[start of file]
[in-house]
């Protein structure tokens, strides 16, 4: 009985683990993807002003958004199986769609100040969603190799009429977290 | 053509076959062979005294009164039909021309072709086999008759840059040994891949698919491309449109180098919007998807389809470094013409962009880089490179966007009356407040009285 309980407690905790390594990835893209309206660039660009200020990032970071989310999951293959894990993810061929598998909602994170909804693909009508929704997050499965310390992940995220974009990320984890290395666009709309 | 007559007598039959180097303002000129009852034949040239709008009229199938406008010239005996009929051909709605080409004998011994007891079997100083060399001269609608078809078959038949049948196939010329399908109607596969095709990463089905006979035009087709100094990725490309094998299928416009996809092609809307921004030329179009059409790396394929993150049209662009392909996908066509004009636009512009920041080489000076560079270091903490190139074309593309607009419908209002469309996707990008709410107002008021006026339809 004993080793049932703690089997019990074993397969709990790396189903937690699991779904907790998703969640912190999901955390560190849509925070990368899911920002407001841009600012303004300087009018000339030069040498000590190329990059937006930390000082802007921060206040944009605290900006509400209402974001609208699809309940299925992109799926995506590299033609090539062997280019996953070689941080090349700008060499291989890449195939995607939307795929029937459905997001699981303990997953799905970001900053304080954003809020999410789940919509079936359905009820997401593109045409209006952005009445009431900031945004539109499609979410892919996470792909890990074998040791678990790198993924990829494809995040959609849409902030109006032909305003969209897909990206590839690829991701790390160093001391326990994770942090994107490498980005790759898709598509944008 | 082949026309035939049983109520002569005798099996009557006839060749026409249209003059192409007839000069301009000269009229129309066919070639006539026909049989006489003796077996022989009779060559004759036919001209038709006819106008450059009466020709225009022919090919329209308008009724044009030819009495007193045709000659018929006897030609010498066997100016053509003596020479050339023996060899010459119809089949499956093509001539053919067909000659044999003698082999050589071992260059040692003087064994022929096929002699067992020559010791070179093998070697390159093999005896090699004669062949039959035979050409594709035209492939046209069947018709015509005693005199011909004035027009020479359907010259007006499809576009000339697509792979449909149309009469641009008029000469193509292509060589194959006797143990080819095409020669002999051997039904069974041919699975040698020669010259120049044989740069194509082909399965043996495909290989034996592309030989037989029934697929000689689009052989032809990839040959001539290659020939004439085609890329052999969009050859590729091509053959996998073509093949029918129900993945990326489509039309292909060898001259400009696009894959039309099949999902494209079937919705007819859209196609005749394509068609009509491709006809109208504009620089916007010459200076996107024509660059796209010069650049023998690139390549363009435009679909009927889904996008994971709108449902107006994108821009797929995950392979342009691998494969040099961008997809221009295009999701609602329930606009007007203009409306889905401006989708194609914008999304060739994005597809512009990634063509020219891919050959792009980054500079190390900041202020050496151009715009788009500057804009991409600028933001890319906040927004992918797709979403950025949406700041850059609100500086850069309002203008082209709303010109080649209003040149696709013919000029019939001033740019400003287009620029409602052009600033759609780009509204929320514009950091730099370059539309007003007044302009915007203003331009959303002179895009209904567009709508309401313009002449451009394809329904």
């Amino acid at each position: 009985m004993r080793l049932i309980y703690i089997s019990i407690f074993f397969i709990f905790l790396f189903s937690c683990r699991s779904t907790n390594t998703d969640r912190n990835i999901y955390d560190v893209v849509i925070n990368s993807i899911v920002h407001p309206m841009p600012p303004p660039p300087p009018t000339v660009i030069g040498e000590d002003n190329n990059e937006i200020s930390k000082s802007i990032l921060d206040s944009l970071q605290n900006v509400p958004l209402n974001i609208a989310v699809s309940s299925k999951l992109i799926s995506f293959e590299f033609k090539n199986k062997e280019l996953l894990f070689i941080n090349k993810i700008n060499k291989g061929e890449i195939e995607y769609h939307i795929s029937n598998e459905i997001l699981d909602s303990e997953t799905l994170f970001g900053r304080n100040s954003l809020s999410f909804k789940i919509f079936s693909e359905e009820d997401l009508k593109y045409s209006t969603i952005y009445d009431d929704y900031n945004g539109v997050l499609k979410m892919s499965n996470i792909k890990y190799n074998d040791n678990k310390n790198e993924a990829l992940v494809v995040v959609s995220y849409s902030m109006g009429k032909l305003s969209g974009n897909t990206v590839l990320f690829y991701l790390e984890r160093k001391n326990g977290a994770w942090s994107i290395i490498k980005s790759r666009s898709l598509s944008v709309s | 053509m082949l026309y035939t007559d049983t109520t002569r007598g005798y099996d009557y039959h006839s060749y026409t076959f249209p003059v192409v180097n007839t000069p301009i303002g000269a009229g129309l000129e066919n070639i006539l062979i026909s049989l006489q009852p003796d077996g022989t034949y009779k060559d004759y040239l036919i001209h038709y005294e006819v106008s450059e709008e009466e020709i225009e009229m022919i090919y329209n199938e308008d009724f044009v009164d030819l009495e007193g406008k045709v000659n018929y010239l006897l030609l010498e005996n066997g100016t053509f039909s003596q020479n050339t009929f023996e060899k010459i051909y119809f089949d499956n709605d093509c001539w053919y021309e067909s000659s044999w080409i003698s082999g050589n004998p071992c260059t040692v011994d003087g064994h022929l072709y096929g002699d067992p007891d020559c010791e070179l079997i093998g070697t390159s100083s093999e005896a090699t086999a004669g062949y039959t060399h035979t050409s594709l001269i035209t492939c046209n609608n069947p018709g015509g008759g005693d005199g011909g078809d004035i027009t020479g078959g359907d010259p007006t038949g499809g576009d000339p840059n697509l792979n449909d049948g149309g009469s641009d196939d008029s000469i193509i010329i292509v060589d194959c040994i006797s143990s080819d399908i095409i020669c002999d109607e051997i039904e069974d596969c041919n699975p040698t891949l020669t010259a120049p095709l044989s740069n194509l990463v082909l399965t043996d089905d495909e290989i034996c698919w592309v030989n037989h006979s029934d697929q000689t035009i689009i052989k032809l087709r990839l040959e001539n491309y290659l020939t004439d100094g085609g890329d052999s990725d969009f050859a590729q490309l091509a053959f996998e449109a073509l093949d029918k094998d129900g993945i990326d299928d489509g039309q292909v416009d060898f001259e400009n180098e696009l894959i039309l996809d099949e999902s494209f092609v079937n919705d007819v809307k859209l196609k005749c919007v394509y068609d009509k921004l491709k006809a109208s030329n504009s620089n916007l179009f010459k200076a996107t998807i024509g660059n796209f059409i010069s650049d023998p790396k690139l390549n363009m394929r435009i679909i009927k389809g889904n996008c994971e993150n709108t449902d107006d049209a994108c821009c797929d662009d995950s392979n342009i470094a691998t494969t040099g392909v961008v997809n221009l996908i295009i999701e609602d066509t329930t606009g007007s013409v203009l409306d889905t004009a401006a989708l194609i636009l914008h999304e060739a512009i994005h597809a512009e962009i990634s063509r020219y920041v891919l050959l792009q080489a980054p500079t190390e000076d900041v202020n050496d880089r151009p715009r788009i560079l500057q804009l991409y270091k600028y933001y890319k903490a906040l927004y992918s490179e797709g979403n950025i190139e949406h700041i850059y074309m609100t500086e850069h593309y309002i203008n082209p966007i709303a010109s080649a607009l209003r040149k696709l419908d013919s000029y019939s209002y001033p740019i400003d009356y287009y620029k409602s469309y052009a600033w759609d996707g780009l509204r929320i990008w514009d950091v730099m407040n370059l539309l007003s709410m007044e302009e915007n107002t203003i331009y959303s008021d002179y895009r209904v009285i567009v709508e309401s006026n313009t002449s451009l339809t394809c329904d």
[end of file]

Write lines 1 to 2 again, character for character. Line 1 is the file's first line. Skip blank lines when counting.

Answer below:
[in-house]
């Protein structure tokens, strides 16, 4: 009985683990993807002003958004199986769609100040969603190799009429977290 | 053509076959062979005294009164039909021309072709086999008759840059040994891949698919491309449109180098919007998807389809470094013409962009880089490179966007009356407040009285 309980407690905790390594990835893209309206660039660009200020990032970071989310999951293959894990993810061929598998909602994170909804693909009508929704997050499965310390992940995220974009990320984890290395666009709309 | 007559007598039959180097303002000129009852034949040239709008009229199938406008010239005996009929051909709605080409004998011994007891079997100083060399001269609608078809078959038949049948196939010329399908109607596969095709990463089905006979035009087709100094990725490309094998299928416009996809092609809307921004030329179009059409790396394929993150049209662009392909996908066509004009636009512009920041080489000076560079270091903490190139074309593309607009419908209002469309996707990008709410107002008021006026339809 004993080793049932703690089997019990074993397969709990790396189903937690699991779904907790998703969640912190999901955390560190849509925070990368899911920002407001841009600012303004300087009018000339030069040498000590190329990059937006930390000082802007921060206040944009605290900006509400209402974001609208699809309940299925992109799926995506590299033609090539062997280019996953070689941080090349700008060499291989890449195939995607939307795929029937459905997001699981303990997953799905970001900053304080954003809020999410789940919509079936359905009820997401593109045409209006952005009445009431900031945004539109499609979410892919996470792909890990074998040791678990790198993924990829494809995040959609849409902030109006032909305003969209897909990206590839690829991701790390160093001391326990994770942090994107490498980005790759898709598509944008 | 082949026309035939049983109520002569005798099996009557006839060749026409249209003059192409007839000069301009000269009229129309066919070639006539026909049989006489003796077996022989009779060559004759036919001209038709006819106008450059009466020709225009022919090919329209308008009724044009030819009495007193045709000659018929006897030609010498066997100016053509003596020479050339023996060899010459119809089949499956093509001539053919067909000659044999003698082999050589071992260059040692003087064994022929096929002699067992020559010791070179093998070697390159093999005896090699004669062949039959035979050409594709035209492939046209069947018709015509005693005199011909004035027009020479359907010259007006499809576009000339697509792979449909149309009469641009008029000469193509292509060589194959006797143990080819095409020669002999051997039904069974041919699975040698020669010259120049044989740069194509082909399965043996495909290989034996592309030989037989029934697929000689689009052989032809990839040959001539290659020939004439085609890329052999969009050859590729091509053959996998073509093949029918129900993945990326489509039309292909060898001259400009696009894959039309099949999902494209079937919705007819859209196609005749394509068609009509491709006809109208504009620089916007010459200076996107024509660059796209010069650049023998690139390549363009435009679909009927889904996008994971709108449902107006994108821009797929995950392979342009691998494969040099961008997809221009295009999701609602329930606009007007203009409306889905401006989708194609914008999304060739994005597809512009990634063509020219891919050959792009980054500079190390900041202020050496151009715009788009500057804009991409600028933001890319906040927004992918797709979403950025949406700041850059609100500086850069309002203008082209709303010109080649209003040149696709013919000029019939001033740019400003287009620029409602052009600033759609780009509204929320514009950091730099370059539309007003007044302009915007203003331009959303002179895009209904567009709508309401313009002449451009394809329904």